Can we stop calling maternity leave a “vacation”?

I have a newborn and a three-year-old.  I worked until the day before I had each of them, and then- only after I had gone through two long labors and deliveries (and the fun that comes with the aftermath), did I begin my maternity leave.

Leading up to both maternity leaves, fellow professionals would ask if I was ready for my “time off.”  Others would say they were jealous that I could “check out” for a few months.  And then there were those who would say “enjoy your vacation.”

The only thing my maternity leave has in common with a vacation is that I will cry when it is over.  Otherwise, this is the complete opposite of a vacation.  When I think about vacation, I think about relaxing.  Maybe I’ll get to read a book or watch a movie.  If it’s a vacation without kids, I think about sleeping.  When I think about vacation, I envision restaurants where other people cook for me and hotel rooms where people clean-up for me.  I get to make memories with my kids, which they will hopefully cherish in years to come.  When I think about vacation, I am inherently at ease.

On maternity leave, I am lucky when I sleep for more than two hours at a time.  I consider it a gift if I have a single cup of coffee without forgetting about it four times throughout the day.  I feel as if I’ve won the lottery if I am able to take a 5-minute shower without an audience. I haven’t read a single book, and I’ve hardly watched a 30 minute show without interruption. I am the opposite of being at ease.  I am constantly on edge.

Forget about the mess that is 6am-8am, while trying to get my toddler ready for her day.  That’s a story for another day (and was already a blog on its own!).  But let’s start at 9am, when on vacation, I’d be setting up my lounge chair at the beach.  Instead, I commence a newborn feeding. It takes me an average of 40 minutes to feed my son.  I put him down and begin the real work.  I wash bottles and pump parts and dishes from my daughter’s breakfast.  I’m breastfeeding, but I would like to have some semblance of a life without being on call every 2-4 hours, so I am also pumping.  Pumping is another 20 minutes, at a minimum.  At best it’s now 10:30am.  I start to collect the laundry.  I’m distracted by my daughter’s bedroom, which looks like a teenager tried on 72 outfits before going to school.  (Oh wait, she did.).  I start to make her bed.  The baby starts fussing.  I ask him to hold off on his crying, but no dice.  I’ve made her bed, but I stepped on six babydolls to get back to the baby.  I hold him.  I beg him to stop crying.  I remind myself that he is supposed to be my only priority right now. He finally gives in to me.  I put him back down.  I see the pile of unwritten thank you notes on my kitchen counter.  I decide I’m going to focus, sit down and write them.  All of our friends and family were so generous, the least we can do is thank them.  I write one thank you.  I open my phone to find the address I need, and I’m distracted by the 6 text messages and 4 emails I haven’t answered.  I do so.  As I move on to the next thank-you note, the baby starts crying again.  I look at the clock.  It’s 12pm.  He’s due for his next feeding.  Ok, I get that done and then I can focus.  I feed him.  He falls asleep, so I pump for a short while.  I wash the bottles and pump parts.  It’s now 1:15pm.  I haven’t eaten breakfast.  Or lunch.  I decide to make myself something quickly.  I realize the dishwasher hasn’t been emptied.  Do that.  Reload it with everything that’s in the sink.  I now see we have no groceries.  Make a mental list of everything we need.  Make myself “brunch,” which is nothing like the brunch I’d be having on vacation.  Back to collecting all the laundry.  I hear the baby again—he has had a blowout that requires not just a new diaper, but a new outfit, and the bouncer has to be cleaned.  Do that.  It’s now 2:30pm.  I promised myself we would go for a walk today because it’s so nice out.  I change into something that’s socially acceptable (clean yoga pants), and I check the diaper bag for the necessities.  I am putting my shoes on, when the baby starts wailing.  How is it already time for him to eat again?  He’s had three meals in the time I had less than one.  I feed him.  I change his diaper.  I get him ready for our walk.  It’s now 3:45pm.  I have one hour until it’s time to get his sister.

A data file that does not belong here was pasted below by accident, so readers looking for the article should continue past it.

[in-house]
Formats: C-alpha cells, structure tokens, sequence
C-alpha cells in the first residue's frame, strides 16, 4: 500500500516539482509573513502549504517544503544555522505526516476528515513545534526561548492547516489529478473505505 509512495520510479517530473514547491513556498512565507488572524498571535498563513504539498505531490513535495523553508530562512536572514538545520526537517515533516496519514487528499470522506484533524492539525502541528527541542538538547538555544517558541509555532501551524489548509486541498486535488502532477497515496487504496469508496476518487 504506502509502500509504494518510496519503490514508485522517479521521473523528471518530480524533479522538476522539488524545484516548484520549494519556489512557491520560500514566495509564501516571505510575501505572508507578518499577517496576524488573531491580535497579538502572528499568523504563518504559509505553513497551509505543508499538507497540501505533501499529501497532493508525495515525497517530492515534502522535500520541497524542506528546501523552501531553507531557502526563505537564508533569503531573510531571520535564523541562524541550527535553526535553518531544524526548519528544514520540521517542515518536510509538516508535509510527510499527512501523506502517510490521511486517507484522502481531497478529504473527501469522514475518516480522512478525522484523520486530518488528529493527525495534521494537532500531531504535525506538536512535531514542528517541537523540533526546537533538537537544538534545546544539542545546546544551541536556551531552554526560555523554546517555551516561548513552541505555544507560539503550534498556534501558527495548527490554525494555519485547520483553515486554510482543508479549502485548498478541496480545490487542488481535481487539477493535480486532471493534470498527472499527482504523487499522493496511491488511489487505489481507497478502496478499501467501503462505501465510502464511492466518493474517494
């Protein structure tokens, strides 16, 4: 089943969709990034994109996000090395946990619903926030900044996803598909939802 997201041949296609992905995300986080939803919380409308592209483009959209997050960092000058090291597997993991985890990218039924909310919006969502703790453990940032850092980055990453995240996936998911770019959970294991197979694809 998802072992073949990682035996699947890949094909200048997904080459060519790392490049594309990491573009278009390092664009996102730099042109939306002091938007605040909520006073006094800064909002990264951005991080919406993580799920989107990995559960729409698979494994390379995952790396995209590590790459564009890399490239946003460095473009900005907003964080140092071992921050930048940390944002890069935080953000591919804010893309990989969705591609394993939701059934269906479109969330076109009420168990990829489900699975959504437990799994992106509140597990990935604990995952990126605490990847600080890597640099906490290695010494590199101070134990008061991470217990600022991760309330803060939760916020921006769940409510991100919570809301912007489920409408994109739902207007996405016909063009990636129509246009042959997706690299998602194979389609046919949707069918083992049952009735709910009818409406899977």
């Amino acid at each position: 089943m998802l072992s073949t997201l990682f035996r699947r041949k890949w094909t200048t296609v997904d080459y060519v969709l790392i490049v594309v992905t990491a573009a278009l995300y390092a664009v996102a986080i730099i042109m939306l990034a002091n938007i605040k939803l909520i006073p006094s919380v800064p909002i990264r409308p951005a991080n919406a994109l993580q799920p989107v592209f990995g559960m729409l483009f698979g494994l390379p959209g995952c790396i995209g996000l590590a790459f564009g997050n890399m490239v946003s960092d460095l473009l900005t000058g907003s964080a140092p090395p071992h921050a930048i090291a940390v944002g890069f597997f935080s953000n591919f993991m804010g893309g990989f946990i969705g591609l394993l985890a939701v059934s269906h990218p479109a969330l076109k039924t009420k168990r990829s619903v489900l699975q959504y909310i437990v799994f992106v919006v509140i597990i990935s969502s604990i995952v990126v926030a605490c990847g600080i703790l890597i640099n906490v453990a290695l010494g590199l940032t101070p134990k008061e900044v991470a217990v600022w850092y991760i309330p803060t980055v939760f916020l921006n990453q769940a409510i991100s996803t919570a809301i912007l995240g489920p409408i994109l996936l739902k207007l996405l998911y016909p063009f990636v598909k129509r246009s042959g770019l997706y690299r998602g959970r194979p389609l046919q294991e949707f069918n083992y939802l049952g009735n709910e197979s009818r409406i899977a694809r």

We walk.  Except it’s nothing like a walk on a beach.  It’s a walk where my mind wanders to my mental to do list, and I spend all of the time beating myself up for the things I cannot seem to accomplish.  Why can’t I get anything done??  How do the days escape me? 

We pick up Brielle and go to the park.  She is upset because I brought her the wrong snack.  There is yelling and crying.  There is apologizing and hugging.  I’m unsure if it’s a parenting win or a parenting fail, but we’ve moved on. 

As we head home, I realize we have nothing on the agenda for dinner.  I’m thankful for the Seamless App (and I am sure Seamless is thankful for me). We get home at 6:30p.m. (which would be happy hour on vacation) and the baby is due to be fed.  I feed him.  We get baths accomplished, which is a circus act.  Bedtime for the toddler- another circus act, but one that involves rings of fire, throwing knives, and a walk along a tight rope. 

It’s now 9:00 p.m., and I can barely keep my eyes open or form coherent sentences to have a conversation with my husband.  I’m beat.  Mentally, physically, and emotionally drained. I will feed the baby once more before I crash, and I will feed him two more times before my toddler (and husband) wake up to start this Groundhog Day all over again.

I may not be showing up at the office, but I assure you this is work. This is real, hard, challenging work.  It’s not “time off.”  I’m not “checked out.”  And it’s hardly a vacation.